Polybutadienes are used as important constituents of rubber mixtures in the tyre industry, and it is desirable here to improve final properties, for example to reduce rolling resistance and abrasion. Another application sector is provided by golf-ball cores or shoe soles, where high rebound resilience is a prime concern.

Polybutadienes having a high proportion of cis-1,4 units have been produced for a long time on a large industrial scale, and are used for producing tyres and other rubber products, and also for impact-modifying polystyrene.

The current method of achieving high proportions of cis-1,4 units is the almost exclusive use of catalysts based on compounds of the rare earths, these catalysts being described by way of example in EP-A 1 0 011 184 and EP-B-A1 0 007 027.

It is known from the prior art that, among the group of the high-cis polybutadienes, specifically neodymium-catalysed polybutadienes have particularly advantageous properties in respect of rolling resistance, abrasion and rebound resilience.

The person skilled in the art is aware that production of polybutadienes with low polydispersity is achieved by using structurally defined single-site catalysts based on allyl complexes of the rare earths, these being described by way of example in Macromolecular Chemistry and Physics, 2002 (203/7) 1029-1039.

The catalyst systems used play an important part in the production of polybutadienes.

By way of example, the neodymium catalyst used in industry is a Ziegler/Natta system, which is formed from a plurality of catalyst components. Formation of the catalyst mostly involves formation of differing catalyst centres, and these can be discerned in an at least bimodal molar-mass distribution within the polymer. The known 3 catalyst components in the Ziegler/Natta catalyst system, mostly composed of a neodymium source, a chloride source and an organoaluminium compound, are mixed in a very wide variety of ways under certain temperature conditions, and the catalyst system here is prepared, with or without an ageing process, for the polymerization reaction.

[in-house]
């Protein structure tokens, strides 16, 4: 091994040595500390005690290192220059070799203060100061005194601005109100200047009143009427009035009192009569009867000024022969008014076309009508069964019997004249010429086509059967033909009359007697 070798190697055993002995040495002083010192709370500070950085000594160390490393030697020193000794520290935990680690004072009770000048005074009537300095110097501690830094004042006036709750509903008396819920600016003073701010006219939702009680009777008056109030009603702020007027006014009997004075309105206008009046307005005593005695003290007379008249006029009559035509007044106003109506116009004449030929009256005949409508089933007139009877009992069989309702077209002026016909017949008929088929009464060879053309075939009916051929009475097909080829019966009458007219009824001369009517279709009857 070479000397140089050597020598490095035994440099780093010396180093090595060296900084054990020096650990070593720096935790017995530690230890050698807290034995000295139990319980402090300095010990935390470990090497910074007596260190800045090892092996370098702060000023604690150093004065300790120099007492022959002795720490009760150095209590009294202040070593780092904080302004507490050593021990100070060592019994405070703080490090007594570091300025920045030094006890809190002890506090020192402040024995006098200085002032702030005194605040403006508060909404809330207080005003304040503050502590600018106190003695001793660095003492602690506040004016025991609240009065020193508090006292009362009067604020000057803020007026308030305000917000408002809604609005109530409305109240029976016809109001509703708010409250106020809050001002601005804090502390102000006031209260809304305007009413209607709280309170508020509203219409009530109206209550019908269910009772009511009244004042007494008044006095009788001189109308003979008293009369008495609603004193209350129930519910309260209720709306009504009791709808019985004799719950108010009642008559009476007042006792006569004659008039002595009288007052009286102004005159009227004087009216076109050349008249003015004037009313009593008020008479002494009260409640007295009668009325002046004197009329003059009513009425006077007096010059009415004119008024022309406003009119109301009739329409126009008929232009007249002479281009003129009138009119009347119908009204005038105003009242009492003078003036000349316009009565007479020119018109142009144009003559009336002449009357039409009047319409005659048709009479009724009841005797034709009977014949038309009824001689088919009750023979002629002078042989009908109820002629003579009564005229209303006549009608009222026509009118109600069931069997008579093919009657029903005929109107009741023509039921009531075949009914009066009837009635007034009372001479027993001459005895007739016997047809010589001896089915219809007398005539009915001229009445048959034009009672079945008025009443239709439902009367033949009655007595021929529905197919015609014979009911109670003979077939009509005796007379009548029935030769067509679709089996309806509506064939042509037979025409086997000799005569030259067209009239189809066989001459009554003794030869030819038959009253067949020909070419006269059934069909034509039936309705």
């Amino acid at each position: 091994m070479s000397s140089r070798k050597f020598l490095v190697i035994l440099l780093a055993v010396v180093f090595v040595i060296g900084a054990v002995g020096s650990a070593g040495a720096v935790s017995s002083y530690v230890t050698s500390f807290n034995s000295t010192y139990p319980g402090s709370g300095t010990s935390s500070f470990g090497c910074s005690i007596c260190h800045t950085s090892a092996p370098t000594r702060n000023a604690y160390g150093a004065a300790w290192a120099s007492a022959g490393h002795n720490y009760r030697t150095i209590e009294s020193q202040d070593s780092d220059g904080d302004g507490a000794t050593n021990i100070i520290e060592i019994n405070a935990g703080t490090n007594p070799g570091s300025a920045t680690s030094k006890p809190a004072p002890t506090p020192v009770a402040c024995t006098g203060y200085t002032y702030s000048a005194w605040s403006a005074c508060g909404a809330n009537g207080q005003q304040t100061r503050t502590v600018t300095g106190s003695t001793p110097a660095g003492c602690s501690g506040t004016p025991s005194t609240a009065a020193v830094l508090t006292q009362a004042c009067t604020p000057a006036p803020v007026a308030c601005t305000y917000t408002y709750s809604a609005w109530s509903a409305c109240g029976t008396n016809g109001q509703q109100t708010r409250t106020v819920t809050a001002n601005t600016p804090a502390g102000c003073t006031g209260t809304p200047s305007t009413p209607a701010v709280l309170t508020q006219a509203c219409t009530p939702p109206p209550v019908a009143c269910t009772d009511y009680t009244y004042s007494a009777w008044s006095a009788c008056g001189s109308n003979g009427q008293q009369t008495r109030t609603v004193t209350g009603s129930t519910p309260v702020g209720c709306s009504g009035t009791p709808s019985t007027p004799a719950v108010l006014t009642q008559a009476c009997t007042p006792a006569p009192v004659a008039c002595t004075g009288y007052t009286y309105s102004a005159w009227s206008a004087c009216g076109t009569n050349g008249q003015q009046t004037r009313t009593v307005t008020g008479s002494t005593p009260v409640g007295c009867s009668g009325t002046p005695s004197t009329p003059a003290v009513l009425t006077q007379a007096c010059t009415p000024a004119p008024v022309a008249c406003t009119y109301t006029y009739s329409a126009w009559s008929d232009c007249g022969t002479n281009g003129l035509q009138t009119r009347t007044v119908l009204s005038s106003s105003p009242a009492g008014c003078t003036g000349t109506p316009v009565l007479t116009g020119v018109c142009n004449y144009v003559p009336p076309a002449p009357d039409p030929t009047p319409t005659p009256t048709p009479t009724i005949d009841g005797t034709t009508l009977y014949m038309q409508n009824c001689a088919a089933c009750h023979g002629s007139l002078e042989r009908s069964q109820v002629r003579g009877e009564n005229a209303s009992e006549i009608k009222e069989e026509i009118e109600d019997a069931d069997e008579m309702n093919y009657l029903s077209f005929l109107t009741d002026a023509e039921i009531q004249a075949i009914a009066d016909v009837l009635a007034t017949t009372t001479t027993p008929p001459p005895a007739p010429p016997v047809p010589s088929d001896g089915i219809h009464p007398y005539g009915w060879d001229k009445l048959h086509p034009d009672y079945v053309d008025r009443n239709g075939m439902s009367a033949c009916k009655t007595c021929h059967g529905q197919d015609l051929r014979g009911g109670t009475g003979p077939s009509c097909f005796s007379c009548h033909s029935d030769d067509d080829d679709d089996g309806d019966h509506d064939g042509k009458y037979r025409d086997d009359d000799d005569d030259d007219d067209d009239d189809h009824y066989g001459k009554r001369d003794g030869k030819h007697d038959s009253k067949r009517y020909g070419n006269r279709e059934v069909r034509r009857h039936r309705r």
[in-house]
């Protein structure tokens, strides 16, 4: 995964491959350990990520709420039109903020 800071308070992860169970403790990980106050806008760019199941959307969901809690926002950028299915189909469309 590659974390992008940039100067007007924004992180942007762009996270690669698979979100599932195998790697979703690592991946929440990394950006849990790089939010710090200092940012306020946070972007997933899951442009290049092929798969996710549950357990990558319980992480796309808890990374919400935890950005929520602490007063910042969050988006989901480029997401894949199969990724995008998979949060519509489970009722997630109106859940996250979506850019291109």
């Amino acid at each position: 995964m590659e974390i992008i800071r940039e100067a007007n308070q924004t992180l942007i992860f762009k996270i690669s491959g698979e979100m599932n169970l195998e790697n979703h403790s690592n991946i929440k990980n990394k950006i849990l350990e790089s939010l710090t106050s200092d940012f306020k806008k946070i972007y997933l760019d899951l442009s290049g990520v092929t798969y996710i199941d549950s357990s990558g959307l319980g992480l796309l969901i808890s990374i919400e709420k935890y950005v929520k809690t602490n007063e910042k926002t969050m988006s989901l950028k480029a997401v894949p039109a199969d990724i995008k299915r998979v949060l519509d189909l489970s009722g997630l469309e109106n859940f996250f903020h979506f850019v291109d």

The prior art reveals a plurality of production processes for Ziegler/Natta catalyst systems used for producing polybutadienes.

EP 0 375 421 B1 describes a process for producing a catalyst for polymerizing butadiene, where an aluminium hydrocarbyl or aluminium hydrocarbyl hydride, neodymium neodecanoate or neodymium naphthenate, and a halogen source, are mixed in solution in a hydrocarbon (hexane) at a temperature of from −15° C. to −60° C., and the catalyst system here is aged for a period of at least 8 hours before it is used for the polymerization reaction. The ageing process is preferably carried at −20° C.

U.S. Pat. No. 5,686,371 discloses a process for polymerizing one or more conjugated dienes by forming the catalyst system via mixing of a salt of a rare earth, an organoaluminium compound and a silicon halide or organosilicon halide in the presence of a diene at a temperature of from 0 to 30° C. The catalyst is then aged at room temperature before it is used for the polymerization reaction.

WO 02/068484 describes a process in which the known catalyst components, as described above, are directly introduced at a temperature of from −20° C. to 80° C., without any prior preformation process, into a butadiene-hexane solution, and the polymerization reaction takes place in a continuous process.